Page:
Model Train Forum banner

1 - 6 of 6 Posts

·
Registered
Joined
·
250 Posts
Discussion Starter #1 (Edited)
I've decided to try to get a few train signals installed on both loops of my layout, but have run into some confusion. Looking at this page it says each block needs to be 35-50 scale feet in length. That would be a pair of ir sensors and an TS2 every 6 inches, which seems a bit excessive! Also their diagram shows a signal at the the end of each block.......so there has to be a signal tower every 6 inches, or can you put them only where you want them? I must be missing something here.... :confused:
 

·
Registered
Joined
·
1,083 Posts
Looking at this page it says each block needs to be 35-50 scale feet in length. That would be a pair of ir sensors and an TS2 every 6 inchesi
35-50 scale ft is certainly confusing and may refer to the actual distance in ft on a very large model railroad and practical model train lengths

signal location depends on stopping distance, block length and locations of junctions.

on model railroad, signals are typically located before junctions (turnout)
 

·
Registered
Joined
·
845 Posts
Somethings wrong here.

There's nowhere on a real railroad that you're going to find a "block" 50 "scale feet" long. An engine won't even fit into that.

Typically, blocks could be anywhere from a mile (or perhaps less) long, to 3-4 miles in length, sometimes longer. HOW long would depend on traffic type and traffic density. The blocks inside the tunnels to Grand Central were about 1/5 mile long "back in the day", and you could follow trains quite closely there, but the speed limit was 35mph, and only passenger equipment (with better brakes than freight) was permitted.

For a freight railroad, or higher-speed passenger railroad, blocks would be far longer.

For a model railroad, blocks (between interlockings) would probably work best at 2-3x the typical train length (unless you run VERY long trains).

The best placement for signals would be at interlockings (switches and junctions), so that they "protect" the switches from conflicting movements.

Signals should be located TO THE RIGHT of the track, viewing them from the perspective of an oncoming train. There were exceptions in the real world, but this is the normal way of doing it in North America.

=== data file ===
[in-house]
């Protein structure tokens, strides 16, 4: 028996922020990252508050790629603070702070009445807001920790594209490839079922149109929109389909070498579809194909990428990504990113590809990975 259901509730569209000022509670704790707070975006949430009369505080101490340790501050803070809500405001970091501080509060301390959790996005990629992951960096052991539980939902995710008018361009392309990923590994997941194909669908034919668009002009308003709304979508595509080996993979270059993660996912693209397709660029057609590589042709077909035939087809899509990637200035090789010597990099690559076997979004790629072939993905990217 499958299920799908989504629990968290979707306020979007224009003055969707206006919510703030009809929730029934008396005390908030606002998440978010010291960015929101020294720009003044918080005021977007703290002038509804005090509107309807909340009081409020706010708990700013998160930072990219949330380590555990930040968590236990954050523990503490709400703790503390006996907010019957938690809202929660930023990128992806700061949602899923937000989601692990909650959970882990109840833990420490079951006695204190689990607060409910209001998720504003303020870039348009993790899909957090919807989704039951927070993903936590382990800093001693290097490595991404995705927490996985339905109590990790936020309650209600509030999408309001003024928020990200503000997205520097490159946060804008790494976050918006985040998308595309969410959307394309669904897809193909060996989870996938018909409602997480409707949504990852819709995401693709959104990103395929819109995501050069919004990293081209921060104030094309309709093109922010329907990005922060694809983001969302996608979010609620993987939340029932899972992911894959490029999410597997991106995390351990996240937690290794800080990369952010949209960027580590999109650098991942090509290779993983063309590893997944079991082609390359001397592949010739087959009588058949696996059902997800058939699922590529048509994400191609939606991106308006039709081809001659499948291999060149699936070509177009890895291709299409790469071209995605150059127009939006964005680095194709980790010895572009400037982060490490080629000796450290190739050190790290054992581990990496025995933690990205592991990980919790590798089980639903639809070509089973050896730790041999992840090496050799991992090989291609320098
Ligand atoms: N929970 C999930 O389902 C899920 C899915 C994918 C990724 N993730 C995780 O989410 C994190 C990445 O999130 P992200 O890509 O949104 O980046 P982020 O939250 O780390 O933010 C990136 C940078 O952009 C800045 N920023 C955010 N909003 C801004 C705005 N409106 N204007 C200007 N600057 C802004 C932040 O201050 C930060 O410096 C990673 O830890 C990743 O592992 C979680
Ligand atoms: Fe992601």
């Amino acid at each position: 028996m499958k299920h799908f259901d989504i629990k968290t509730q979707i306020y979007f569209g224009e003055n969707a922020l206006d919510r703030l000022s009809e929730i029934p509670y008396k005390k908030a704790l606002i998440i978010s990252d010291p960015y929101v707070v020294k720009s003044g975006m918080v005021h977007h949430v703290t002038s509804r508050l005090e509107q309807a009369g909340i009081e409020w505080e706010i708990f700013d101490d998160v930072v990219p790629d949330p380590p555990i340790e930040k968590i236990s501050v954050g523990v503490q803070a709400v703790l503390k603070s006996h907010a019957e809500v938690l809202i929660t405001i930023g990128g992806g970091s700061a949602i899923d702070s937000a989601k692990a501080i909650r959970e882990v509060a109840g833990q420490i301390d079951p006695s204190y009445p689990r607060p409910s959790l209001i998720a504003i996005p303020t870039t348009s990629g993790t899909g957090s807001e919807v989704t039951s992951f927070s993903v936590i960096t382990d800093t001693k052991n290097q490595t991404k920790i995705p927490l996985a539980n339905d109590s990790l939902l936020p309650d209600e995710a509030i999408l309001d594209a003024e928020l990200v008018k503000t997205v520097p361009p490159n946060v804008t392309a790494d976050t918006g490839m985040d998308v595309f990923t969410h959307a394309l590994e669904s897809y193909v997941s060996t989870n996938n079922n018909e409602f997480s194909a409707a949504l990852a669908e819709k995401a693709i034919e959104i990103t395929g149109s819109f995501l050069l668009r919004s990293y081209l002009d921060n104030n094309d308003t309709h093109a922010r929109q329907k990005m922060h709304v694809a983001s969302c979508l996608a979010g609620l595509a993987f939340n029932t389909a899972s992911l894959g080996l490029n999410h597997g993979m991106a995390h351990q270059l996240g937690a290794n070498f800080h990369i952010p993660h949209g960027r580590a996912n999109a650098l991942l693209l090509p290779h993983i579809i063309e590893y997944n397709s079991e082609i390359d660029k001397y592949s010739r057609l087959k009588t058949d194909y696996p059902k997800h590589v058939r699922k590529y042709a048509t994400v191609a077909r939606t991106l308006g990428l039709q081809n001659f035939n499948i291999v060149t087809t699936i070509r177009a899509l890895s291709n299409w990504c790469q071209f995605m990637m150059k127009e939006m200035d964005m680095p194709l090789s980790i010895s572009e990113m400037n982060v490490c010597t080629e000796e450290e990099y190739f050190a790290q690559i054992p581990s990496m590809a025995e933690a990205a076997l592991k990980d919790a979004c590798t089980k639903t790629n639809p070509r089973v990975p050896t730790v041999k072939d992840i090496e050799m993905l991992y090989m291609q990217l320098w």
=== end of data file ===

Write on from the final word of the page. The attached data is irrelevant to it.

·
Registered
Joined
·
250 Posts
Discussion Starter #6
Somethings wrong here.

There's nowhere on a real railroad that you're going to find a "block" 50 "scale feet" long. An engine won't even fit into that.

Typically, blocks could be anywhere from a mile (or perhaps less) long, to 3-4 miles in length, sometimes longer. HOW long would depend on traffic type and traffic density. The blocks inside the tunnels to Grand Central were about 1/5 mile long "back in the day", and you could follow trains quite closely there, but the speed limit was 35mph, and only passenger equipment (with better brakes than freight) was permitted.

For a freight railroad, or higher-speed passenger railroad, blocks would be far longer.

For a model railroad, blocks (between interlockings) would probably work best at 2-3x the typical train length (unless you run VERY long trains).

The best placement for signals would be at interlockings (switches and junctions), so that they "protect" the switches from conflicting movements.

Signals should be located TO THE RIGHT of the track, viewing them from the perspective of an oncoming train. There were exceptions in the real world, but this is the normal way of doing it in North America.
I think i figured it out. The 35-50 scale foot distance is their recommended spacing for the actual IR sensors at a block junction. Not the overall block length.

I've been playing around with cars and I can get 4 consecutive blocks that are twice the length of my longest train on the outer loop. Will that work? When I feel like running longer trains I just wont be able to have the signals on. The inner loop is smaller so it's trains will likely have to be a car shorter.
 
1 - 6 of 6 Posts
Top